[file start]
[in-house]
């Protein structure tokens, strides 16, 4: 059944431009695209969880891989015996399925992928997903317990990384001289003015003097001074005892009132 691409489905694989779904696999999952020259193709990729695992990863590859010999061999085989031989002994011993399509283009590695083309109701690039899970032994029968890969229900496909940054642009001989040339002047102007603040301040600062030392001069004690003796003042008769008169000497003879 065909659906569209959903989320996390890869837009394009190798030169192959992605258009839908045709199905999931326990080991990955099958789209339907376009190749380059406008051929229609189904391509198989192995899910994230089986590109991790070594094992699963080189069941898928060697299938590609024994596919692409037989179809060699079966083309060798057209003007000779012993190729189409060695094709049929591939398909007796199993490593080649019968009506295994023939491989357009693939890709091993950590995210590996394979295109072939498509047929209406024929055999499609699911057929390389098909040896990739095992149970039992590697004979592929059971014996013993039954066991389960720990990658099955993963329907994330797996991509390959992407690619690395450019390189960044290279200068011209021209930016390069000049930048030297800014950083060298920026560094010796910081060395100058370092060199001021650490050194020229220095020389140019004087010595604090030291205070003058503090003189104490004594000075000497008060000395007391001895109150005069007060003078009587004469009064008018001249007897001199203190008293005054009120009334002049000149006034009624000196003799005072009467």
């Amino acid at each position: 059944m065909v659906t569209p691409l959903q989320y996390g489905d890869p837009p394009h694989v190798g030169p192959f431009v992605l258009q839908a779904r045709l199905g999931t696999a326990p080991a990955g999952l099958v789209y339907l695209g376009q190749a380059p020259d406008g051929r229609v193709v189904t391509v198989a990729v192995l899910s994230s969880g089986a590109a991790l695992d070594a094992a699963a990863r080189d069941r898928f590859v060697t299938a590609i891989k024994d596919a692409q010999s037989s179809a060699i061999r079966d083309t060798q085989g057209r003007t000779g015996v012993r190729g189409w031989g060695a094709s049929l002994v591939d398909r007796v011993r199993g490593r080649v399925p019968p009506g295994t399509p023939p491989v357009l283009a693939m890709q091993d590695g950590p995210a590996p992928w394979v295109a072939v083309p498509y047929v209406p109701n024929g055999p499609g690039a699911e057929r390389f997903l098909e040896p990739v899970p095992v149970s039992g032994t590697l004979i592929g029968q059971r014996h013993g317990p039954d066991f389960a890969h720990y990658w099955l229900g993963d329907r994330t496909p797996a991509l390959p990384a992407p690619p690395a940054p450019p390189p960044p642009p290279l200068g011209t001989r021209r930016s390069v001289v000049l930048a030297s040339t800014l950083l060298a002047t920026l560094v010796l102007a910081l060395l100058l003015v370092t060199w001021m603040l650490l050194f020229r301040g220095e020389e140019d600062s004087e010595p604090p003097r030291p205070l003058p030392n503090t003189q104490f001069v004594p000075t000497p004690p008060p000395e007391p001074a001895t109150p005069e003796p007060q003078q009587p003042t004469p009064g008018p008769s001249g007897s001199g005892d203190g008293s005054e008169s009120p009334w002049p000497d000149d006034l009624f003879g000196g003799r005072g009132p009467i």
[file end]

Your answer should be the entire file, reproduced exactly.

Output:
[in-house]
């Protein structure tokens, strides 16, 4: 059944431009695209969880891989015996399925992928997903317990990384001289003015003097001074005892009132 691409489905694989779904696999999952020259193709990729695992990863590859010999061999085989031989002994011993399509283009590695083309109701690039899970032994029968890969229900496909940054642009001989040339002047102007603040301040600062030392001069004690003796003042008769008169000497003879 065909659906569209959903989320996390890869837009394009190798030169192959992605258009839908045709199905999931326990080991990955099958789209339907376009190749380059406008051929229609189904391509198989192995899910994230089986590109991790070594094992699963080189069941898928060697299938590609024994596919692409037989179809060699079966083309060798057209003007000779012993190729189409060695094709049929591939398909007796199993490593080649019968009506295994023939491989357009693939890709091993950590995210590996394979295109072939498509047929209406024929055999499609699911057929390389098909040896990739095992149970039992590697004979592929059971014996013993039954066991389960720990990658099955993963329907994330797996991509390959992407690619690395450019390189960044290279200068011209021209930016390069000049930048030297800014950083060298920026560094010796910081060395100058370092060199001021650490050194020229220095020389140019004087010595604090030291205070003058503090003189104490004594000075000497008060000395007391001895109150005069007060003078009587004469009064008018001249007897001199203190008293005054009120009334002049000149006034009624000196003799005072009467």
């Amino acid at each position: 059944m065909v659906t569209p691409l959903q989320y996390g489905d890869p837009p394009h694989v190798g030169p192959f431009v992605l258009q839908a779904r045709l199905g999931t696999a326990p080991a990955g999952l099958v789209y339907l695209g376009q190749a380059p020259d406008g051929r229609v193709v189904t391509v198989a990729v192995l899910s994230s969880g089986a590109a991790l695992d070594a094992a699963a990863r080189d069941r898928f590859v060697t299938a590609i891989k024994d596919a692409q010999s037989s179809a060699i061999r079966d083309t060798q085989g057209r003007t000779g015996v012993r190729g189409w031989g060695a094709s049929l002994v591939d398909r007796v011993r199993g490593r080649v399925p019968p009506g295994t399509p023939p491989v357009l283009a693939m890709q091993d590695g950590p995210a590996p992928w394979v295109a072939v083309p498509y047929v209406p109701n024929g055999p499609g690039a699911e057929r390389f997903l098909e040896p990739v899970p095992v149970s039992g032994t590697l004979i592929g029968q059971r014996h013993g317990p039954d066991f389960a890969h720990y990658w099955l229900g993963d329907r994330t496909p797996a991509l390959p990384a992407p690619p690395a940054p450019p390189p960044p642009p290279l200068g011209t001989r021209r930016s390069v001289v000049l930048a030297s040339t800014l950083l060298a002047t920026l560094v010796l102007a910081l060395l100058l003015v370092t060199w001021m603040l650490l050194f020229r301040g220095e020389e140019d600062s004087e010595p604090p003097r030291p205070l003058p030392n503090t003189q104490f001069v004594p000075t000497p004690p008060p000395e007391p001074a001895t109150p005069e003796p007060q003078q009587p003042t004469p009064g008018p008769s001249g007897s001199g005892d203190g008293s005054e008169s009120p009334w002049p000497d000149d006034l009624f003879g000196g003799r005072g009132p009467i």